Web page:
Wednesday, May 27, 2009

Star Trek and the DSM IV

Don’t get me wrong... the new Star Trek movie is great, but I think they missed a good opportunity. Over the years, the Star Trek institution has advanced the idea that you can succeed regardless of race, age, species, etc. But, if they truly wanted to go where no one has gone before, what about this idea: instead of showing a crew that is different in appearance and culture (Vulcan, African American, Japanese, Russian, Scottish, etc.), show us a crew who can turn the DSM IV (Diagnostic and Statistical Manual) upside down. They would not only look and speak differently, but would have abilities that in the 20th and 21st centuries were considered disorders or liabilities.

Let me explain. In the 20th and part of the 21st centuries ADHD, autism, bi-polar disorder, OCD and depression were all stigmatized. If you had such a disorder you may have been accommodated in the classroom, but not accommodated at work. Without the proper treatment, you were often not able to work at all. Life was hard. People didn’t always value your hidden abilities. But people were beginning to realize that if you had such an “illness” there was often a hidden talent or skill.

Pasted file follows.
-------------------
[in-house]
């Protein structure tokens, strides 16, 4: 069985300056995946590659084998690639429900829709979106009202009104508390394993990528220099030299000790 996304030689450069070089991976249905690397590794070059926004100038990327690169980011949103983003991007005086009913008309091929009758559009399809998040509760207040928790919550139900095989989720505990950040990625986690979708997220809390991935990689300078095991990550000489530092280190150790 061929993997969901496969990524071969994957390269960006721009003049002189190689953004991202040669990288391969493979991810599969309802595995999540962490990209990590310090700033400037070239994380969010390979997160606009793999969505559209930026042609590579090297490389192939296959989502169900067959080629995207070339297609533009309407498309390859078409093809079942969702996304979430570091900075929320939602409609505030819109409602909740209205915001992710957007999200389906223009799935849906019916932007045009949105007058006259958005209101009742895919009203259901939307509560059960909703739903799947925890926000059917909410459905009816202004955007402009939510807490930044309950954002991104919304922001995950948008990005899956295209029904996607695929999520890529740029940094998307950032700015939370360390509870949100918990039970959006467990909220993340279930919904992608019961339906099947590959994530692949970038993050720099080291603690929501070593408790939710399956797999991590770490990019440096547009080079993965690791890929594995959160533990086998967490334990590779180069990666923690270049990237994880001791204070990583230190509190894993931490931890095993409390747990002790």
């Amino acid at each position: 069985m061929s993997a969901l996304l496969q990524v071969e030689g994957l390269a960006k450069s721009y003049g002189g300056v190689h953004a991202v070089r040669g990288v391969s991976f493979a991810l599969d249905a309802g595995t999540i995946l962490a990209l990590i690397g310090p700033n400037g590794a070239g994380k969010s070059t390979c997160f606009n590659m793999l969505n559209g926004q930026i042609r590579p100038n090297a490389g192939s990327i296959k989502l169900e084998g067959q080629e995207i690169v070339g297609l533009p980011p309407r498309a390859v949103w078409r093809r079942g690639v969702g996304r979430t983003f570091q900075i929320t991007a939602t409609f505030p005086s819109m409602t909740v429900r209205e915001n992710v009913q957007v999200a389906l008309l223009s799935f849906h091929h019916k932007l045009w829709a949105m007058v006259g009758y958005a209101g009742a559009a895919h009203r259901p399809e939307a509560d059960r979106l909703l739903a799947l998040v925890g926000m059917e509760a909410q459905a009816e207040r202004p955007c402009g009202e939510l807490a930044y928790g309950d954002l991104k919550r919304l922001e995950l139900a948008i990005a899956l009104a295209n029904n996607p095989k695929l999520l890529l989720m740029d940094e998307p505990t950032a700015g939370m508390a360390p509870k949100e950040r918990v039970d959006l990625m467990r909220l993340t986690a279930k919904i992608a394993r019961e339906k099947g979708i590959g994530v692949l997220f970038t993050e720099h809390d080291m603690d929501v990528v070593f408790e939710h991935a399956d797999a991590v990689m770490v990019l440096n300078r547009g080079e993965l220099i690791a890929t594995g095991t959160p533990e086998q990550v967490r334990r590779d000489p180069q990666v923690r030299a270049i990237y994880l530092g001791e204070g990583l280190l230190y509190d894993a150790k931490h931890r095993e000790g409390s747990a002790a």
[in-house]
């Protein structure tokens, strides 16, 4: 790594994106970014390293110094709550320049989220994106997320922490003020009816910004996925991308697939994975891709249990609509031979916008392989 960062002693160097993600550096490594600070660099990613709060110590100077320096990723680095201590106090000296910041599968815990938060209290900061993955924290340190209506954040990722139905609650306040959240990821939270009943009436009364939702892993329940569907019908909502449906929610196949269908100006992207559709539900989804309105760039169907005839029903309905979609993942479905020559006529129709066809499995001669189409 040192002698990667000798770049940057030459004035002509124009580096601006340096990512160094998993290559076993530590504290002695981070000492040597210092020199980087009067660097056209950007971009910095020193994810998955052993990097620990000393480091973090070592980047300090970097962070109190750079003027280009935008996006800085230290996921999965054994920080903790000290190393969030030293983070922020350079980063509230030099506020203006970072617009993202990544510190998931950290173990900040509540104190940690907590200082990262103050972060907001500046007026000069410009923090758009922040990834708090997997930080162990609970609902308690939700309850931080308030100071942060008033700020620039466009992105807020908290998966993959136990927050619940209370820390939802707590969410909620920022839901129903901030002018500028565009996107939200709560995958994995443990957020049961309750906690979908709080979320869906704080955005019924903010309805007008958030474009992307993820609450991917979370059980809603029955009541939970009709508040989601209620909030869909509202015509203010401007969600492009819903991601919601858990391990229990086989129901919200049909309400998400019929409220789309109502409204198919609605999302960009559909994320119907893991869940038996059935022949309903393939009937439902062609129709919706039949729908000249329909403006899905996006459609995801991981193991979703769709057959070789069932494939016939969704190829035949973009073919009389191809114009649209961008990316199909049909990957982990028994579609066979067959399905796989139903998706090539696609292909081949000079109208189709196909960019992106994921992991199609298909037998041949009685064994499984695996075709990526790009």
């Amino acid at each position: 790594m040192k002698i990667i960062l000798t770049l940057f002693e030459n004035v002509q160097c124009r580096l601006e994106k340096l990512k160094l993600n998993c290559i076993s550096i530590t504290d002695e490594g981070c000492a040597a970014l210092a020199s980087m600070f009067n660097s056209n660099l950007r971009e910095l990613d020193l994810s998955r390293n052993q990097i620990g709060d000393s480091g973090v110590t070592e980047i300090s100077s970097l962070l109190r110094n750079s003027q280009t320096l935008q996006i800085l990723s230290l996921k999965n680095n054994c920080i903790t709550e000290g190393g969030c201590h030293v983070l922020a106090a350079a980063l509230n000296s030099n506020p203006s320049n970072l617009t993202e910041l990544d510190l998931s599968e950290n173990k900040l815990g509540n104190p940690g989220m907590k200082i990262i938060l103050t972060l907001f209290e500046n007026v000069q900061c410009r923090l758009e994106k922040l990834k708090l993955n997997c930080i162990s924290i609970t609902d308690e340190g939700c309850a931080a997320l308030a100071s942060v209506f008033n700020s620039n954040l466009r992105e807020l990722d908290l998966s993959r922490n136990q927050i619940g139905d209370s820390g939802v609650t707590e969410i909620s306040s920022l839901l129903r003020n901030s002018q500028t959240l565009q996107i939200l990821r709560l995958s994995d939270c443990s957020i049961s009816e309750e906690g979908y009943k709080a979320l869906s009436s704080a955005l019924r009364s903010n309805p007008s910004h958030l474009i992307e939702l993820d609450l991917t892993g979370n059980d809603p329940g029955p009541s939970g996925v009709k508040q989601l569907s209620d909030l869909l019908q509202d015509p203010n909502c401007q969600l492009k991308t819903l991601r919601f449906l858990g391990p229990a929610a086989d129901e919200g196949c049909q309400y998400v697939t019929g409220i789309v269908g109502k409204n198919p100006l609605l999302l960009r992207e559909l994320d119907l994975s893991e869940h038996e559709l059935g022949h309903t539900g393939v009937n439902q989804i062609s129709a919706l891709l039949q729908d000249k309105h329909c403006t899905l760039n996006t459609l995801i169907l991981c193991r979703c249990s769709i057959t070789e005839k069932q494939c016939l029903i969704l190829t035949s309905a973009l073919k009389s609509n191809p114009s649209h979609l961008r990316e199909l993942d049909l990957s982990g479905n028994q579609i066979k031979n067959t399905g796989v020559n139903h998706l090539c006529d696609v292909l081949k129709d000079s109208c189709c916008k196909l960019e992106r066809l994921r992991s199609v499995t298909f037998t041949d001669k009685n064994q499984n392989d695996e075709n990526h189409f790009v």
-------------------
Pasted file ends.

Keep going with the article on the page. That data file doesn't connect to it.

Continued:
Some examples:

Bi polar: Great energy, new creative insights…
ADHD: Ability to hyper-focus, creative…
OCD: Intensity, deep thinking, persistence, etc.

So, the message to the writers of Star Trek is this. You’ve done a good job of advancing the cause of equal opportunity. Now, it’s time to take this one step further and advance the cause of people with “disorders.” In our time they still call this mental illness. In the future, it may have a different name.

Note to J.J. Abrams. I’m hoping you will explore this possibility for the next Star Trek movie and will consider hiring me to write the screenplay for this. I’m out of work… and would love the opportunity.

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